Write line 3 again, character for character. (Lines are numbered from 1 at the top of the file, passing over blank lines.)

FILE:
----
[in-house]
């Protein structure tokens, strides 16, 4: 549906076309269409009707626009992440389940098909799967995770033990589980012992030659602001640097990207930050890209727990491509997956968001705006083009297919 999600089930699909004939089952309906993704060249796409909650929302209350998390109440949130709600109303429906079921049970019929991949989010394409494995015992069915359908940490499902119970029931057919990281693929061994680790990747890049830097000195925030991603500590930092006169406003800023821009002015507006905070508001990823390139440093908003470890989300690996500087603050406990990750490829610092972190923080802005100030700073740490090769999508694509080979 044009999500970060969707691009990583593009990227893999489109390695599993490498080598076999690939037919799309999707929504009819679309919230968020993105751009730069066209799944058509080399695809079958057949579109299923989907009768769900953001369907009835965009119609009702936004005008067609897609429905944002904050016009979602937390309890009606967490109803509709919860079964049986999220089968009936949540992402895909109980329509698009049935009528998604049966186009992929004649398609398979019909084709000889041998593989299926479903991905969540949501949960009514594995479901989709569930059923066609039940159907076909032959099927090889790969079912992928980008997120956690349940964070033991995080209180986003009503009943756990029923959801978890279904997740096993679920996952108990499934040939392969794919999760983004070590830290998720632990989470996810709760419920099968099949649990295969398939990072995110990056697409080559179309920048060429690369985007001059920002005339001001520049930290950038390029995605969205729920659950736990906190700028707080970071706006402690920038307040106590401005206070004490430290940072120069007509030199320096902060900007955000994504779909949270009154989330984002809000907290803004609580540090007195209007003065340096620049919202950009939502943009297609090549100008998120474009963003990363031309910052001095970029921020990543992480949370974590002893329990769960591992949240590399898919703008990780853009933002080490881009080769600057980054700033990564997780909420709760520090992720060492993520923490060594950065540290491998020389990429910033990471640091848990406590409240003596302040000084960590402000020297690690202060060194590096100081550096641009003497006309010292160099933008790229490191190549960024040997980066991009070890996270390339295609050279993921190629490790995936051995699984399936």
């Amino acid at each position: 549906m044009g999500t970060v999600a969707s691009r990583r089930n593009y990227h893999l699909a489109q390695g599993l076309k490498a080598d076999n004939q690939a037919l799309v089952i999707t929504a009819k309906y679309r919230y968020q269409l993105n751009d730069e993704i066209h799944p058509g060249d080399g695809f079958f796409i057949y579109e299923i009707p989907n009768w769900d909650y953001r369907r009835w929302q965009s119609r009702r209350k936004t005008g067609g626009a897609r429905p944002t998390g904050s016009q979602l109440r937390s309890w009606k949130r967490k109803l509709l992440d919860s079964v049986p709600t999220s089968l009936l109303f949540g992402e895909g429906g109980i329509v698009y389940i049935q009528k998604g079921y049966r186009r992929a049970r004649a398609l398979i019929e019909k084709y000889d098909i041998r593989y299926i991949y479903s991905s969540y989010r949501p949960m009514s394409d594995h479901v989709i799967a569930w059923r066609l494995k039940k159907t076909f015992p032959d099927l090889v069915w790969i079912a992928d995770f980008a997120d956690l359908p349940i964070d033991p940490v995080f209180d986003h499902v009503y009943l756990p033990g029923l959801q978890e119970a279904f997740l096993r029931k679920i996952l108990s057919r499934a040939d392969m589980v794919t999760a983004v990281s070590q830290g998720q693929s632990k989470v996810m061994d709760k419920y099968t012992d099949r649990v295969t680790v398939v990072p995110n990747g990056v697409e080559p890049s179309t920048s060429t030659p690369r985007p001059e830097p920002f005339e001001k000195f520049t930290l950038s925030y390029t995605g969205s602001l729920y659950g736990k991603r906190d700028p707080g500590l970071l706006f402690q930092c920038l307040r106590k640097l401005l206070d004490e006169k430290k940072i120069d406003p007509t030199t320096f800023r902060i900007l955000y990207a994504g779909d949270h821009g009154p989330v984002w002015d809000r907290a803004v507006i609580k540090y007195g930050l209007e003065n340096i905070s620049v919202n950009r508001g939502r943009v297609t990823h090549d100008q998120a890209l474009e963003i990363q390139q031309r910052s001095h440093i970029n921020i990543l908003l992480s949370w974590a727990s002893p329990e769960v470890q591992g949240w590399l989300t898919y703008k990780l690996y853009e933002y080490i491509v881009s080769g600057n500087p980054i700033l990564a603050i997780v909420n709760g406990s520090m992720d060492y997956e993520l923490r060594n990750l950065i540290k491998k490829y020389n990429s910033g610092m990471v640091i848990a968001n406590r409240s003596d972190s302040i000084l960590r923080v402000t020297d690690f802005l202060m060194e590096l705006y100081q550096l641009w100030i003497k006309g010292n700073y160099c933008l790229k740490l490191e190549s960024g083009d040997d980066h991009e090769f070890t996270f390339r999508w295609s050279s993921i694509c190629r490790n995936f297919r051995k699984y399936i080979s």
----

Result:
């Amino acid at each position: 549906m044009g999500t970060v999600a969707s691009r990583r089930n593009y990227h893999l699909a489109q390695g599993l076309k490498a080598d076999n004939q690939a037919l799309v089952i999707t929504a009819k309906y679309r919230y968020q269409l993105n751009d730069e993704i066209h799944p058509g060249d080399g695809f079958f796409i057949y579109e299923i009707p989907n009768w769900d909650y953001r369907r009835w929302q965009s119609r009702r209350k936004t005008g067609g626009a897609r429905p944002t998390g904050s016009q979602l109440r937390s309890w009606k949130r967490k109803l509709l992440d919860s079964v049986p709600t999220s089968l009936l109303f949540g992402e895909g429906g109980i329509v698009y389940i049935q009528k998604g079921y049966r186009r992929a049970r004649a398609l398979i019929e019909k084709y000889d098909i041998r593989y299926i991949y479903s991905s969540y989010r949501p949960m009514s394409d594995h479901v989709i799967a569930w059923r066609l494995k039940k159907t076909f015992p032959d099927l090889v069915w790969i079912a992928d995770f980008a997120d956690l359908p349940i964070d033991p940490v995080f209180d986003h499902v009503y009943l756990p033990g029923l959801q978890e119970a279904f997740l096993r029931k679920i996952l108990s057919r499934a040939d392969m589980v794919t999760a983004v990281s070590q830290g998720q693929s632990k989470v996810m061994d709760k419920y099968t012992d099949r649990v295969t680790v398939v990072p995110n990747g990056v697409e080559p890049s179309t920048s060429t030659p690369r985007p001059e830097p920002f005339e001001k000195f520049t930290l950038s925030y390029t995605g969205s602001l729920y659950g736990k991603r906190d700028p707080g500590l970071l706006f402690q930092c920038l307040r106590k640097l401005l206070d004490e006169k430290k940072i120069d406003p007509t030199t320096f800023r902060i900007l955000y990207a994504g779909d949270h821009g009154p989330v984002w002015d809000r907290a803004v507006i609580k540090y007195g930050l209007e003065n340096i905070s620049v919202n950009r508001g939502r943009v297609t990823h090549d100008q998120a890209l474009e963003i990363q390139q031309r910052s001095h440093i970029n921020i990543l908003l992480s949370w974590a727990s002893p329990e769960v470890q591992g949240w590399l989300t898919y703008k990780l690996y853009e933002y080490i491509v881009s080769g600057n500087p980054i700033l990564a603050i997780v909420n709760g406990s520090m992720d060492y997956e993520l923490r060594n990750l950065i540290k491998k490829y020389n990429s910033g610092m990471v640091i848990a968001n406590r409240s003596d972190s302040i000084l960590r923080v402000t020297d690690f802005l202060m060194e590096l705006y100081q550096l641009w100030i003497k006309g010292n700073y160099c933008l790229k740490l490191e190549s960024g083009d040997d980066h991009e090769f070890t996270f390339r999508w295609s050279s993921i694509c190629r490790n995936f297919r051995k699984y399936i080979s």